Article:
The myConstructor pointcut selects join points at the beginning of any constructor for an object in the class selected by myClass. The join point is the actual constructor body. myMethod is similar to myConstructor, but it selects the execution of any method in a selected class. Note also that it omits the execution of the toString method since that is used in the advice.
The advice provided by the aspect is quite simple. There is advice that is injected before each of the join points and advice that executes after the join point. This is shown in Figure 3.
Figure 3: Advice in the Trace aspect
In order to use the Trace aspect, you need to extend it and supply a concrete implementation for the abstract pointcut. Figure 4 shows the body of the example program's TraceMyClasses aspect. The pointcut says to select only objects that are instances of TwoDShape, Circle, or Square. The main method sets the TRACELEVEL, initializes the trace stream, and runs the example's main method.
Figure 4: Concrete tracing aspect
Figure 5 shows part of the output from running the example. Notice that the output prints information about each object. This is part of each object's toString method. Since the myClasses pointcut publishes the object to the advice, the advice can easily add information about the object.
Figure 5: Example trace output
What are the benefits of the AOP approach to tracing over manually inserting trace code everywhere you need it? There are several.
- You have all of your source code pertaining to the tracing concern in one (two aspects) place.
- It is easy to insert and remove the tracing code. You simply remove the aspects from the build configuration.
- The trace code is everywhere you want it, even if you add new methods to the target classes. This eliminates human error. You also know that all trace code is removed, and you haven't overlooked anything when you remove the aspect from your build configuration.
- You have a reusable aspect that can be applied and enhanced.
Design by Contract, or defensive programming
Bertrand Meyer introduced the concept of Design by Contract.4 This principle asserts that the designer of a class and the user of that class share assumptions about the class implementation. The contract includes invariants, preconditions, and post conditions. Design by Contract lets the class designer concentrate on the logic that implements the class functionality without worrying about the validity of arguments. This is, of course, if the contract states the preconditions for the arguments. Design by Contract avoids extra code and improves performance, as long as all clients of a class abide by the contract.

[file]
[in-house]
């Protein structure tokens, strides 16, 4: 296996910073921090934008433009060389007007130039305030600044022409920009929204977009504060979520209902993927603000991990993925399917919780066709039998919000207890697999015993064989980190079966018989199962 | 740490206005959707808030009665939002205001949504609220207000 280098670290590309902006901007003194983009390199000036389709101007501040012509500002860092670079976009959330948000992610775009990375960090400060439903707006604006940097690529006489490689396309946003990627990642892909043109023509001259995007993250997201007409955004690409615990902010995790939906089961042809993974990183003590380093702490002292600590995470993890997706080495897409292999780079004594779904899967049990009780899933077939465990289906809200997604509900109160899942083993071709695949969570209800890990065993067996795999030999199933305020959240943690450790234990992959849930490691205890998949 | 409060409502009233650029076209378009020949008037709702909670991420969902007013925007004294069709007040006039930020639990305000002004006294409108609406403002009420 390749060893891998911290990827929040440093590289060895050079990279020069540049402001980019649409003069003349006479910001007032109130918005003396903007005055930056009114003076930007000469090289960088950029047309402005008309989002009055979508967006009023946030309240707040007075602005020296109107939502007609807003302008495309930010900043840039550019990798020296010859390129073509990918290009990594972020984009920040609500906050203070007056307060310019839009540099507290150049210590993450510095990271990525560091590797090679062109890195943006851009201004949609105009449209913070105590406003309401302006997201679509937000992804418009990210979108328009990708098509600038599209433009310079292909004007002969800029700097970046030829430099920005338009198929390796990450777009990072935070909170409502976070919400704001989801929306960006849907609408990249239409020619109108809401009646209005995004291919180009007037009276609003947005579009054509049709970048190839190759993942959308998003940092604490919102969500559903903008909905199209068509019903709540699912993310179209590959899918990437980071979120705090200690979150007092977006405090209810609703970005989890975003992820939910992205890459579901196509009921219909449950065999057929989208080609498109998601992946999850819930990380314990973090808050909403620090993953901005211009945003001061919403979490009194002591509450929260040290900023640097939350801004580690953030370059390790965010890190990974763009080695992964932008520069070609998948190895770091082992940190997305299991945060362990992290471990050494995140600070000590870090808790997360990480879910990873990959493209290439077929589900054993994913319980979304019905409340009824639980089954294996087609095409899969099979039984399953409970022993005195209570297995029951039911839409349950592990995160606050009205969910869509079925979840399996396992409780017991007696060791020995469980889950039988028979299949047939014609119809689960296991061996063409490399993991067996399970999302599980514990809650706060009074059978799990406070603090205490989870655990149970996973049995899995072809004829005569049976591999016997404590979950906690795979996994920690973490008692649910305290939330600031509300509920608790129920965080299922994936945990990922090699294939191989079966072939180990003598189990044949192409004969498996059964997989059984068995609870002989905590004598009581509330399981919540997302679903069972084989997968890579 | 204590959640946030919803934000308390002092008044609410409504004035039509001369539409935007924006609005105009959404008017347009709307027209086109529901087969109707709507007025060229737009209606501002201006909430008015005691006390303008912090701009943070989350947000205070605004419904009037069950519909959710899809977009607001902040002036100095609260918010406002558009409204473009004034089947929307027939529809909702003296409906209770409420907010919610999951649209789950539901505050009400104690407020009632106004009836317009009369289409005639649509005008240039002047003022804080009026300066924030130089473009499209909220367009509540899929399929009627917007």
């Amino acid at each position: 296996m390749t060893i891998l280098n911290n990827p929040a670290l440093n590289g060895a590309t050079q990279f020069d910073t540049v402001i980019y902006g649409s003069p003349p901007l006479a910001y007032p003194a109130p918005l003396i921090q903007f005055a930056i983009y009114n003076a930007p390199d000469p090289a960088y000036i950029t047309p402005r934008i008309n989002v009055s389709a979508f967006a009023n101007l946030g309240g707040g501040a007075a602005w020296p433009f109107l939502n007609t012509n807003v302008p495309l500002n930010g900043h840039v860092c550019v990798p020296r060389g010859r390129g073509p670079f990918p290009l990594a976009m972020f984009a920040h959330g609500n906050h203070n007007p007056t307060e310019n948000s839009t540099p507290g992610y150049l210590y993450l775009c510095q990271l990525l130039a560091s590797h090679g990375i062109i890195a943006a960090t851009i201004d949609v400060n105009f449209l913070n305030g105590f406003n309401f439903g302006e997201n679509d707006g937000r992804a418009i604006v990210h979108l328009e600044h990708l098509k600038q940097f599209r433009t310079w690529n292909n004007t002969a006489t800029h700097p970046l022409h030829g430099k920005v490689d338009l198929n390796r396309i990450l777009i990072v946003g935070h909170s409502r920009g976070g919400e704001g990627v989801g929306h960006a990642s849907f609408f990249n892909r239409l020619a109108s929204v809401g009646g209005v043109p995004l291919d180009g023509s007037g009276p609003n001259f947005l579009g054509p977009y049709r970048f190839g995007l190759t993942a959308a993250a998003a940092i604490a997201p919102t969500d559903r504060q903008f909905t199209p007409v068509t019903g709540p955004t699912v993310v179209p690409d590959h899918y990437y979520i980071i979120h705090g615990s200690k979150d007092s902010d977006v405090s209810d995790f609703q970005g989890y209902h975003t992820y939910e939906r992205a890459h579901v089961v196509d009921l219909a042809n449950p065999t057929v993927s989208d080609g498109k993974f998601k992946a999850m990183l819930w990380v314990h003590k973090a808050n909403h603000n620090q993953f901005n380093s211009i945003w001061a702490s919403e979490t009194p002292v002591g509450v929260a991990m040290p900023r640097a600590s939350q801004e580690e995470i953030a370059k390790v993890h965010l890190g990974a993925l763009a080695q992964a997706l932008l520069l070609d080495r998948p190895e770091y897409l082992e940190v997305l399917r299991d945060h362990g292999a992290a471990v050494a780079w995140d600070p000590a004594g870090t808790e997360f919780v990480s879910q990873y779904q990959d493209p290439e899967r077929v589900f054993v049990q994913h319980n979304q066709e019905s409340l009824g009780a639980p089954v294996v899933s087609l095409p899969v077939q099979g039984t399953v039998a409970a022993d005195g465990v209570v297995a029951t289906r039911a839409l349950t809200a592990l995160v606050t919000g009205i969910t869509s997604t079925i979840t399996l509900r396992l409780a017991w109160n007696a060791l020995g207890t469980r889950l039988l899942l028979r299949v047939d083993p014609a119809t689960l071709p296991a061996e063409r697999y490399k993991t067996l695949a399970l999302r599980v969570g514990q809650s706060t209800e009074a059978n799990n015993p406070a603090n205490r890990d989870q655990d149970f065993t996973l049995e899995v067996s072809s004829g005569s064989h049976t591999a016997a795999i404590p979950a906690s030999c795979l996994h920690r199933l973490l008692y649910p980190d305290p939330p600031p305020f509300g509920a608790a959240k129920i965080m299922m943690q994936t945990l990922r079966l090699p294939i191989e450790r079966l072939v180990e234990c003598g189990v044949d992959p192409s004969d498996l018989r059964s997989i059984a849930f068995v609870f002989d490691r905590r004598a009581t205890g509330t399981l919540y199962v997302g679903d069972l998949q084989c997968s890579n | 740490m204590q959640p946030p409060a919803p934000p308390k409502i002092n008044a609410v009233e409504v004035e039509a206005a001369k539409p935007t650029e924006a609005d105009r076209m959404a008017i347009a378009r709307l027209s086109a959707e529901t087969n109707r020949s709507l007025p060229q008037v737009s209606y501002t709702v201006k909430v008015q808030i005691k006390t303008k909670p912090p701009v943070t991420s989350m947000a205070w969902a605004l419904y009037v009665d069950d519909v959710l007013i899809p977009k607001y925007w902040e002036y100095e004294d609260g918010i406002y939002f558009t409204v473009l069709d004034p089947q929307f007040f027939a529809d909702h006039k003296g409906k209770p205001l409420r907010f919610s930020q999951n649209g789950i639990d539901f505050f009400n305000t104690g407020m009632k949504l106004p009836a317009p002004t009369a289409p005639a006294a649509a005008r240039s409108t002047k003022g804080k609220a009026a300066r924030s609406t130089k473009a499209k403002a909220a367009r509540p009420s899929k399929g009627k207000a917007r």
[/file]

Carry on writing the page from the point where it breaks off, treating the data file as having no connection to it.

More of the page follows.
When you build libraries for wide usage, you may not be able to make assumptions about the validity of the arguments that are passed to your methods. You need to check the arguments before proceeding with the logic of each method. This is an example of defensive programming. You assume that anything that can go wrong possibly will, and you handle it gracefully.
Let's say that you're going to take the simple shapes program and make it publicly available. You want to ensure that all coordinates are in the first Euclidean quadrant -- that is, the x and y coordinates are non-negative. This is a valid constraint to make if the points are going to be represented in a window's coordinates as well, since most window systems start with the upper left point as (0, 0) and increase the x-coordinate to the right and the y-coordinate as you move down. For your internal needs, you want to use Design by Contract since you have control over the developers in your organization that will use the classes. When you publish it to outside clients, you want to check the arguments and throw an exception if the arguments are invalid. Aspects provide an elegant way to implement just what you require.